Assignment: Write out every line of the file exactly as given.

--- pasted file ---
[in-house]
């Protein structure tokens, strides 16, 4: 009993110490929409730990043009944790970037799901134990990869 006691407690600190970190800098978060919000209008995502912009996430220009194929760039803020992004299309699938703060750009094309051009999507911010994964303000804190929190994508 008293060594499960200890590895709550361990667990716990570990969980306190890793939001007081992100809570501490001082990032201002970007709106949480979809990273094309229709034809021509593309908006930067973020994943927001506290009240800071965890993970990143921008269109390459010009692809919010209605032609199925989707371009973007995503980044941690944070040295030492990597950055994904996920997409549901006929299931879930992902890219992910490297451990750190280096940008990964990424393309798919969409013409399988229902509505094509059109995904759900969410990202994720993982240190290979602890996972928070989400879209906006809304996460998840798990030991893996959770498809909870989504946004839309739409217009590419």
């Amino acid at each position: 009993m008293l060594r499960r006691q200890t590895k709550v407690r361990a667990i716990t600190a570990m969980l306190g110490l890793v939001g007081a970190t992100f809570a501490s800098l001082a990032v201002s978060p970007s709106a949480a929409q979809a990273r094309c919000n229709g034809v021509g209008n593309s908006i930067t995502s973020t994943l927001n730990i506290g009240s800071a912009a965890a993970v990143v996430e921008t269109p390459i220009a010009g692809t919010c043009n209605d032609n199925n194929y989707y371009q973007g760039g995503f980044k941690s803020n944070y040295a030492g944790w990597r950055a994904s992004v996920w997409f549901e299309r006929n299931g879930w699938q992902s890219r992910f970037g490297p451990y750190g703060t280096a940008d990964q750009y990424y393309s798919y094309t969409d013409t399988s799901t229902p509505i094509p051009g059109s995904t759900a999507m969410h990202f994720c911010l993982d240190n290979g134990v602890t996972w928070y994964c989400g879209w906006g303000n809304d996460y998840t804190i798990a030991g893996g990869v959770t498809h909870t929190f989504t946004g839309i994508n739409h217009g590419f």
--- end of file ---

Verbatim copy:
[in-house]
């Protein structure tokens, strides 16, 4: 009993110490929409730990043009944790970037799901134990990869 006691407690600190970190800098978060919000209008995502912009996430220009194929760039803020992004299309699938703060750009094309051009999507911010994964303000804190929190994508 008293060594499960200890590895709550361990667990716990570990969980306190890793939001007081992100809570501490001082990032201002970007709106949480979809990273094309229709034809021509593309908006930067973020994943927001506290009240800071965890993970990143921008269109390459010009692809919010209605032609199925989707371009973007995503980044941690944070040295030492990597950055994904996920997409549901006929299931879930992902890219992910490297451990750190280096940008990964990424393309798919969409013409399988229902509505094509059109995904759900969410990202994720993982240190290979602890996972928070989400879209906006809304996460998840798990030991893996959770498809909870989504946004839309739409217009590419």
């Amino acid at each position: 009993m008293l060594r499960r006691q200890t590895k709550v407690r361990a667990i716990t600190a570990m969980l306190g110490l890793v939001g007081a970190t992100f809570a501490s800098l001082a990032v201002s978060p970007s709106a949480a929409q979809a990273r094309c919000n229709g034809v021509g209008n593309s908006i930067t995502s973020t994943l927001n730990i506290g009240s800071a912009a965890a993970v990143v996430e921008t269109p390459i220009a010009g692809t919010c043009n209605d032609n199925n194929y989707y371009q973007g760039g995503f980044k941690s803020n944070y040295a030492g944790w990597r950055a994904s992004v996920w997409f549901e299309r006929n299931g879930w699938q992902s890219r992910f970037g490297p451990y750190g703060t280096a940008d990964q750009y990424y393309s798919y094309t969409d013409t399988s799901t229902p509505i094509p051009g059109s995904t759900a999507m969410h990202f994720c911010l993982d240190n290979g134990v602890t996972w928070y994964c989400g879209w906006g303000n809304d996460y998840t804190i798990a030991g893996g990869v959770t498809h909870t929190f989504t946004g839309i994508n739409h217009g590419f």